home | art & architecture | books & cds | dance | destinations | film | opera | television | theater | archives
Terry Gilliam has wrought a lovely bit of fun with The Brothers Grimm. The plot borrows liberally
from the Grimm brothers best-known (in the English-speaking realm) fairy tales,
breathing new life into them for a new generation. Director Gilliam plays quick and loose
with the historical Grimm brothers as well. Unlike the personages Jakob and Wilhelm Grimm,
Jake and Will are more a pastiche, a bit of Butch Cassidy and Sundance, a bit more of
Felix Krull (the most famous comic con artist in German letters), and a whole lot of
transformative mythologizing of Romantic heroes, the one as romantic dreamer and the other
as larger-than-life man of action.
Closer in spirit to Adventures of Baron Munchausen than any of Gilliams other work, The Brothers Grimm is a fast-paced, highly inventive visual feast. Some fairy-tale characters are computer-generated, some computer-enhanced, some of the merely low-tech flesh-and-blood type. Little Red Riding Hood, the Gingerbread Man, the flying poltergeist--all delight and terrify and astonish. The 500-year-old Mirror Queen (Monica Belluci) and her paramour Woodsman (Tomas Hanak) undergo spell-binding transformations on camera. The special effects employed for the Tower and the Enchanted Forest (shades of the Wizard of Oz duly noted), the careful detail in creating the Thuringian village, the use of authentic Czech locations all add vibrant color and rich texture, lending a dramatically realistic patina to the films illusions. The blending of precise visual details with the surreal dream-like quality of the fantastic characters and scenes also serve to underscore the films preoccupation with myth, where reality and fantasy merge and blur.
The historical Romantic era, when the brothers Grimm were collecting their folk tales, was a time of great uncertainty in
During this historically pivotal, but long overlooked, period, provincial, superstitious, semi-medieval
One of the most notable, and refreshing, aspects of The Brothers Grimm, is its restoration of the pre-Hitler-era cliches of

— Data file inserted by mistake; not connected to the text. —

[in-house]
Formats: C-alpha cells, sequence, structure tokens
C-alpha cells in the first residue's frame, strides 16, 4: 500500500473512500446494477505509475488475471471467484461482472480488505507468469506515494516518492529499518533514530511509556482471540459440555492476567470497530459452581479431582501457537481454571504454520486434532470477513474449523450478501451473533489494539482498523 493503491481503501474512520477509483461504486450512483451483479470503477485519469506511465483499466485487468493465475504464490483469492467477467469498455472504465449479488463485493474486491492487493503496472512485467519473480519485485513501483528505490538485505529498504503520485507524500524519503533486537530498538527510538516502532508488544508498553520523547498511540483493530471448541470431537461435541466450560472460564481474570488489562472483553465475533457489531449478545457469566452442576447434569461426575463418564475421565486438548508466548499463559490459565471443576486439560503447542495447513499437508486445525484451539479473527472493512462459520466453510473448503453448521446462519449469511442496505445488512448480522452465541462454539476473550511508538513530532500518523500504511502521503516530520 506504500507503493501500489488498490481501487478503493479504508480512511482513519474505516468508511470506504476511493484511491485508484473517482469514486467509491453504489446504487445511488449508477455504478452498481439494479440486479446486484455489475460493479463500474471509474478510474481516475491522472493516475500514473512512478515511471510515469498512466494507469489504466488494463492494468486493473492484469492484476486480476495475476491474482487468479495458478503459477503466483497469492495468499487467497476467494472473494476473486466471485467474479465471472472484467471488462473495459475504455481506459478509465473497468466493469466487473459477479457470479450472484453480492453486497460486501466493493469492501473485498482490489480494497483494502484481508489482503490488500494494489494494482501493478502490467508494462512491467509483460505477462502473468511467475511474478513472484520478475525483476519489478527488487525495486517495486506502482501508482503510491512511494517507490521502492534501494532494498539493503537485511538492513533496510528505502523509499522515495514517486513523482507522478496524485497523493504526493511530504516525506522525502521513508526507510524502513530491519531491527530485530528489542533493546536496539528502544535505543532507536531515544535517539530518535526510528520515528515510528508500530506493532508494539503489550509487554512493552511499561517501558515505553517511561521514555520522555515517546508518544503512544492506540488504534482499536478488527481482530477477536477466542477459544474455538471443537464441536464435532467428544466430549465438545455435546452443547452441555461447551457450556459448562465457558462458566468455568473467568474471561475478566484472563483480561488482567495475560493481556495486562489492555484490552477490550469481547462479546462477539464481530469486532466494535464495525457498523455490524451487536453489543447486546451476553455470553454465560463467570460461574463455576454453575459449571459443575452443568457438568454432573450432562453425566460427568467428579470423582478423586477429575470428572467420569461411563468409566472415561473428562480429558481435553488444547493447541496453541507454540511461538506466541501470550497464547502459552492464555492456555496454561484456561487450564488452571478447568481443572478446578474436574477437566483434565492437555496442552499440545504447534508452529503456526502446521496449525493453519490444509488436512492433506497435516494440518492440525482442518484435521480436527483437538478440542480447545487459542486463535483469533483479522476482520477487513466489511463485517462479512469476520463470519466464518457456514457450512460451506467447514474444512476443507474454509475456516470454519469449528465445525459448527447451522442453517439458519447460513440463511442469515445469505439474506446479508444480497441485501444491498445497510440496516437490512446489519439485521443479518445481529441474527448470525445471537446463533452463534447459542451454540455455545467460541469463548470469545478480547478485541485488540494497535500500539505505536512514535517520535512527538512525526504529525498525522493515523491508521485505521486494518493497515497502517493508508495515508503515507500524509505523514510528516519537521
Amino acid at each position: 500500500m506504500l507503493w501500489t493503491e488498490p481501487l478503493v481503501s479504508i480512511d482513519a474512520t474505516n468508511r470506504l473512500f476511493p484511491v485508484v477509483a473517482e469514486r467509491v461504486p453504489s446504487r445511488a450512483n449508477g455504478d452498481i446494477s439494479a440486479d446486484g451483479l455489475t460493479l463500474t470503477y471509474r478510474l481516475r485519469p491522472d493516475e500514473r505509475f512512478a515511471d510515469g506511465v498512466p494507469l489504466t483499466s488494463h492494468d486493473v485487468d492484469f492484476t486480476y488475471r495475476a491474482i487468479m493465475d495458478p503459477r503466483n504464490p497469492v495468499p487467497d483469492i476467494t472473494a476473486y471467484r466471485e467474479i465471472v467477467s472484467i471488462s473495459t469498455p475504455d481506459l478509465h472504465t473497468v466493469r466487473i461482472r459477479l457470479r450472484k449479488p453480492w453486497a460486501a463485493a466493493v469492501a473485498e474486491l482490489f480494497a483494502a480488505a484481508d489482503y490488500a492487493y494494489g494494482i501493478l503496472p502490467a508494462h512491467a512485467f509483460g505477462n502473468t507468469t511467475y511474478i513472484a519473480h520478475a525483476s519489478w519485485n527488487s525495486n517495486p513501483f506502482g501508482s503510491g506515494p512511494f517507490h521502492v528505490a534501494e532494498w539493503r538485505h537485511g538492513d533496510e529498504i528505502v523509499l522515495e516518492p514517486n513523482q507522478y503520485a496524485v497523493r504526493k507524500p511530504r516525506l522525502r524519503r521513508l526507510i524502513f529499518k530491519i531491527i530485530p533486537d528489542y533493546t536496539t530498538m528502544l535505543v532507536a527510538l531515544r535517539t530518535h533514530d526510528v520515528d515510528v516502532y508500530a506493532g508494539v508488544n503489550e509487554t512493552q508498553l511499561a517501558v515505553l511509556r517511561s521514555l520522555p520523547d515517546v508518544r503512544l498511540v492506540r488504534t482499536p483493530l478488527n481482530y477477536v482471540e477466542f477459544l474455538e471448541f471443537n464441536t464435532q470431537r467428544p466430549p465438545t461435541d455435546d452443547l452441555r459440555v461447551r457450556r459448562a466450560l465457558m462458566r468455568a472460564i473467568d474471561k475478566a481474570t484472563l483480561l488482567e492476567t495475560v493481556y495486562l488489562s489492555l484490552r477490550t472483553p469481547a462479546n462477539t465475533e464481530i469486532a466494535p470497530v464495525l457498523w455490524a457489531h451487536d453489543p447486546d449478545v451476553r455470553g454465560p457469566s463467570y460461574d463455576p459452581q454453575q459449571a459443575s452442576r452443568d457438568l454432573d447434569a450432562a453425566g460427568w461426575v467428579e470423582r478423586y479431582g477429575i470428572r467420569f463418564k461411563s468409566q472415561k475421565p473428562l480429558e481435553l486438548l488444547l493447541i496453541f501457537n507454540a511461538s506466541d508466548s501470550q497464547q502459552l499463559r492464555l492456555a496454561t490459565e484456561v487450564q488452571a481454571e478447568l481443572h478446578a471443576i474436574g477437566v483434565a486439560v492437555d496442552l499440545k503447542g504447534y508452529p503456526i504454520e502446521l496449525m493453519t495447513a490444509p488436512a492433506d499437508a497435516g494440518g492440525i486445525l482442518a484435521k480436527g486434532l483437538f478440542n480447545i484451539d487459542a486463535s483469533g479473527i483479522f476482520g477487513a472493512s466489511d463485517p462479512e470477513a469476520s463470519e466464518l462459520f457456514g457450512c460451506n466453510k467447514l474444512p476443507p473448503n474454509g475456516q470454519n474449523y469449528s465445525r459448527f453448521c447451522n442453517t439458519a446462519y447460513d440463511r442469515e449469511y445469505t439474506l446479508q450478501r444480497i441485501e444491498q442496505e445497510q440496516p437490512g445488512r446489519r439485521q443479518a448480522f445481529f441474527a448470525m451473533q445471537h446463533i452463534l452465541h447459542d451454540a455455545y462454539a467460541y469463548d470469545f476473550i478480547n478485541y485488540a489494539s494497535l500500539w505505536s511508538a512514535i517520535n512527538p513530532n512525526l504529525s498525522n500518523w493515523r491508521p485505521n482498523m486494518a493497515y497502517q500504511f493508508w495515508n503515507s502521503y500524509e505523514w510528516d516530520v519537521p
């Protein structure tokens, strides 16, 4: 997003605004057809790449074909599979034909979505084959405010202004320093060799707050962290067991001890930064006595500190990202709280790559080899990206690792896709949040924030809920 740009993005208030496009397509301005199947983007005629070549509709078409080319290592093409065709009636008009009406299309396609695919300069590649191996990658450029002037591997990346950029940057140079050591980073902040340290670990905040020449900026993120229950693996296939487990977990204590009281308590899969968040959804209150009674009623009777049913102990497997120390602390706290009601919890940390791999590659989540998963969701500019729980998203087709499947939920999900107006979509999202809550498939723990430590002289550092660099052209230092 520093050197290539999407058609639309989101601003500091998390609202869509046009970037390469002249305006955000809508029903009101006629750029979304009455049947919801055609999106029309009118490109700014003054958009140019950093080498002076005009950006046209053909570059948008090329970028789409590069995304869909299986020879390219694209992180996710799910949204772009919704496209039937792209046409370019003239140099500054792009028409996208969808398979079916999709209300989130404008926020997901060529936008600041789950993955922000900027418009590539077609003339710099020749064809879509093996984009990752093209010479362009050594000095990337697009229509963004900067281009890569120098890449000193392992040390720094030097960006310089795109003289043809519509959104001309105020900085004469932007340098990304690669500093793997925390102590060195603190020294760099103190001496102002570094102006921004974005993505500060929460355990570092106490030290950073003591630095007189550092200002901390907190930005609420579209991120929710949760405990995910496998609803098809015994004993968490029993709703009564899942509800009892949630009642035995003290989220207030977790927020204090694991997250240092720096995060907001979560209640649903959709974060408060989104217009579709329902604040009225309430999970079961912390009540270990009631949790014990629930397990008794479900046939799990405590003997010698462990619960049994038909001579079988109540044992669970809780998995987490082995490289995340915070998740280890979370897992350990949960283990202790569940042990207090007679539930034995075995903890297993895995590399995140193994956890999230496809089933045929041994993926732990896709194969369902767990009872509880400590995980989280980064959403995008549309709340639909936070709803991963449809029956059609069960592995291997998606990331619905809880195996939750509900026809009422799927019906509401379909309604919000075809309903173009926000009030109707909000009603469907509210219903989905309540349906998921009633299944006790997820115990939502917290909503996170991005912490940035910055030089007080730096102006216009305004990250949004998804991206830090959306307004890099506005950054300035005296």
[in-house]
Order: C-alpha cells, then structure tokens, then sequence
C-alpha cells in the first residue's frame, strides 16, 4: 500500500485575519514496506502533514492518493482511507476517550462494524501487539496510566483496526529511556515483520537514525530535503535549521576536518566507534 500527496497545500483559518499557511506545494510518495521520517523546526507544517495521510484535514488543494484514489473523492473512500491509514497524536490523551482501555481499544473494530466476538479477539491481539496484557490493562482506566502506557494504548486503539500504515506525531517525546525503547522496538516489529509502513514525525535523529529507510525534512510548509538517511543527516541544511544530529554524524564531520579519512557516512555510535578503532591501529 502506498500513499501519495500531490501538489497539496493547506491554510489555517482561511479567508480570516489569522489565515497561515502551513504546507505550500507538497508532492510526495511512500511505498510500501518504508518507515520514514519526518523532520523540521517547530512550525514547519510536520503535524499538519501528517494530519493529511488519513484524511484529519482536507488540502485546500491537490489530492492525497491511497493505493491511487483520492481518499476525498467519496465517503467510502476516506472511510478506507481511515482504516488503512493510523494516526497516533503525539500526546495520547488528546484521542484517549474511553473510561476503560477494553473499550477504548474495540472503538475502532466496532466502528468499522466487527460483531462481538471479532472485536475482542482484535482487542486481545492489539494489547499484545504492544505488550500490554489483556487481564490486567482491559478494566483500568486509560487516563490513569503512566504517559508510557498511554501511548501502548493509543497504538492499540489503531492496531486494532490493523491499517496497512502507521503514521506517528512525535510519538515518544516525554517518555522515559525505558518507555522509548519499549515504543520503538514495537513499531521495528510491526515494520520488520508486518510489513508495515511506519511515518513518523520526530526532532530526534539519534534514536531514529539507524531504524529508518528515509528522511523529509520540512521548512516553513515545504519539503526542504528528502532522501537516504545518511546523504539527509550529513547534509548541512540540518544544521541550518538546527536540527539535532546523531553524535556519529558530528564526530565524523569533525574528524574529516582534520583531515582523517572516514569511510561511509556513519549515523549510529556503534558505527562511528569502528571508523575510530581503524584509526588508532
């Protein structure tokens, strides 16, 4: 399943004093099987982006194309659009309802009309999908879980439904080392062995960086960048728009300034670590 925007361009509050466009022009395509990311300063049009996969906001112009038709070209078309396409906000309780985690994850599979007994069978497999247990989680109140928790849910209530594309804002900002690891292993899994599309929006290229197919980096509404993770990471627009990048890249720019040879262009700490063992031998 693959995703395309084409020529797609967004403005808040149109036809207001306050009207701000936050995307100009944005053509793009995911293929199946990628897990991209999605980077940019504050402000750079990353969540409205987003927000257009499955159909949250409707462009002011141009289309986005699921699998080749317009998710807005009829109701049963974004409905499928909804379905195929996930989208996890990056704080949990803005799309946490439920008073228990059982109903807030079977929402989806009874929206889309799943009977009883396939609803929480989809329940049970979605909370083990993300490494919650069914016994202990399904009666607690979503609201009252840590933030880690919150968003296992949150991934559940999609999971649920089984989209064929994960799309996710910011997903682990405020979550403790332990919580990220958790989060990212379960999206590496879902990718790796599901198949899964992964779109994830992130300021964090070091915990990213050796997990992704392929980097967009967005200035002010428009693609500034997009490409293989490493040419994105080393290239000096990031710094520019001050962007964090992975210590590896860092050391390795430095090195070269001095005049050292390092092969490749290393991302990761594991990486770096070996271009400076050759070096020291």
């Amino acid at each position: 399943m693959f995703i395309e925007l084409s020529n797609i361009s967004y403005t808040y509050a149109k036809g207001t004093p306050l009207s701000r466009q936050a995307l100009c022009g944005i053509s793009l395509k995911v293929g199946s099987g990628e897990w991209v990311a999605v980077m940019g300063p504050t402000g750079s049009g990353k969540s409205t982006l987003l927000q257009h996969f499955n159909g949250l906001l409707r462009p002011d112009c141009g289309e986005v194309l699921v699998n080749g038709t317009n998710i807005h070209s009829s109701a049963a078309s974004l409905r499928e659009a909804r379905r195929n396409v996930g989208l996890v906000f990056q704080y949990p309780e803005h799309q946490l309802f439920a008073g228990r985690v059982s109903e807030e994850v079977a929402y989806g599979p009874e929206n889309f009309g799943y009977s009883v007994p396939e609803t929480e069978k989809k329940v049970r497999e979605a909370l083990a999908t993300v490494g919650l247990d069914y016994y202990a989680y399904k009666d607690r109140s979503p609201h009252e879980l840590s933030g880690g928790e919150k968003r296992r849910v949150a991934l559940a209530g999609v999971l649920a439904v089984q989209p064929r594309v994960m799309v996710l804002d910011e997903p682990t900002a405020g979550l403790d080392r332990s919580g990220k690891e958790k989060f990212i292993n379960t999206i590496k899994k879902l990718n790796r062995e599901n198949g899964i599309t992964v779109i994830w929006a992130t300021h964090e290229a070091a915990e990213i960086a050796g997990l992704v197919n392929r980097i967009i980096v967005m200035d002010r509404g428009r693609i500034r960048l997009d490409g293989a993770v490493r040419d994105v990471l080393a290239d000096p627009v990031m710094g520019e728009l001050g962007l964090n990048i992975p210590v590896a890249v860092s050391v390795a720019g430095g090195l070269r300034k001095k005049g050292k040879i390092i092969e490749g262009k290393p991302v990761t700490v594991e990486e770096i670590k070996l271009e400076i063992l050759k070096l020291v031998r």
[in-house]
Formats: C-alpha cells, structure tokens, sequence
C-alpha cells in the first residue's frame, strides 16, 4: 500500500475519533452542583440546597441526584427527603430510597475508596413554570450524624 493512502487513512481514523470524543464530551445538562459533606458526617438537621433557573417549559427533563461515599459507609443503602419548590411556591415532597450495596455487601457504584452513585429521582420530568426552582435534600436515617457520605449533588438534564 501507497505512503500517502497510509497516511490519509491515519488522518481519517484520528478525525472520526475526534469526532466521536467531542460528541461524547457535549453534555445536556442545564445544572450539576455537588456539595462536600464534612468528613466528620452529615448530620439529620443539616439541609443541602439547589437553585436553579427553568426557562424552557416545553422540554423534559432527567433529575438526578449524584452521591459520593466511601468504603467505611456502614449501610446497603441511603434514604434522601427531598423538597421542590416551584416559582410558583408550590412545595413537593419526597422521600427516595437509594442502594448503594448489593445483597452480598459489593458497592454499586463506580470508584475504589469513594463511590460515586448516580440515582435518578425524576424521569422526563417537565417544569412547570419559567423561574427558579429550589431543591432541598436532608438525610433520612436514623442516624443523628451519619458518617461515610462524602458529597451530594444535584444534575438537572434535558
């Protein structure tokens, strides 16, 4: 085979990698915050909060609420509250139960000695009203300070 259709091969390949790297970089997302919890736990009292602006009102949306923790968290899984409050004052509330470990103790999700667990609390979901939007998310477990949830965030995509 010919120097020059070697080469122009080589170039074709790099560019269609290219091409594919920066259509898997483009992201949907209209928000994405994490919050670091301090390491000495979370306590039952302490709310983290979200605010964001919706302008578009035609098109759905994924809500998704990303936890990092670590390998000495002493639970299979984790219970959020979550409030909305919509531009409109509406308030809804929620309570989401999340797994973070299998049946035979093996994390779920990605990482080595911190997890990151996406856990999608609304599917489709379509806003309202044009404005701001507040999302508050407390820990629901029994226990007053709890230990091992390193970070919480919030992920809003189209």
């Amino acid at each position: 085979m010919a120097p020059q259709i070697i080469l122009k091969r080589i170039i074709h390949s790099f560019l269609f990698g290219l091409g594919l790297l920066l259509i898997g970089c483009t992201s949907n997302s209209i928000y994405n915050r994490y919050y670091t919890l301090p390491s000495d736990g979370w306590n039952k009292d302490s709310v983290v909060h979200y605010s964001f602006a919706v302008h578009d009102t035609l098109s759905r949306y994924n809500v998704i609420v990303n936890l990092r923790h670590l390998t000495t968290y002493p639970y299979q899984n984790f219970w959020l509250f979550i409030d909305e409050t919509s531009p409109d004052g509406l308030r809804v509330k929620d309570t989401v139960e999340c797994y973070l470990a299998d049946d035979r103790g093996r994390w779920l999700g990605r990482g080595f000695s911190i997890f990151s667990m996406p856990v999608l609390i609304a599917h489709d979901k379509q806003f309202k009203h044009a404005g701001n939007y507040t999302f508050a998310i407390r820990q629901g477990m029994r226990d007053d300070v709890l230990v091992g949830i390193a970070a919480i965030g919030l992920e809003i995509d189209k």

Jake believes in fairy tales, even though he is a con artist. He is also the scribe, and dedicated to accurately recording the folk tales as he and his brother encounter them. While having his head in the clouds and believing foolish things (he embodies the cliche of the Romantic dreamer), Jakes journey to find his one true love will, of course, be borne out in the end. In sharp contrast, realistic, hard-nosed brother Will tends toward the heroic bravura of action heroism, and his ability to turn the ladies heads by his physical prowess proves both a weakness and a saving grace. In the cliche of Romantic doubling, both brothers woo Angelika. Whom shall she favor, if either?. The romantic complications among these mere mortals, in turn, find doubling in the story at the heart of this film the Mirror Queens efforts to have herself brought back to youthful life and beauty, and her relationship with her love-slave, the shape-shifting Woodsman.
Gilliam foregrounds elements from Little Red Riding Hood (and The Sleeping Beauty), very rich psychological and symbolic material. Many scenes visually echo The Company of Wolves, an intense, if minor film by director Neil Jordan which explored Freudian wolf-man subtexts of sexual seduction. Gilliam has clearly been influenced by
While not one of Gilliams best efforts, The Brothers Grimm is a strong one. All the actors have fun hamming up their parts. The film is a visually sumptuous experience, a playful homage to the best-known Grimm fairy tales.
- Les Wright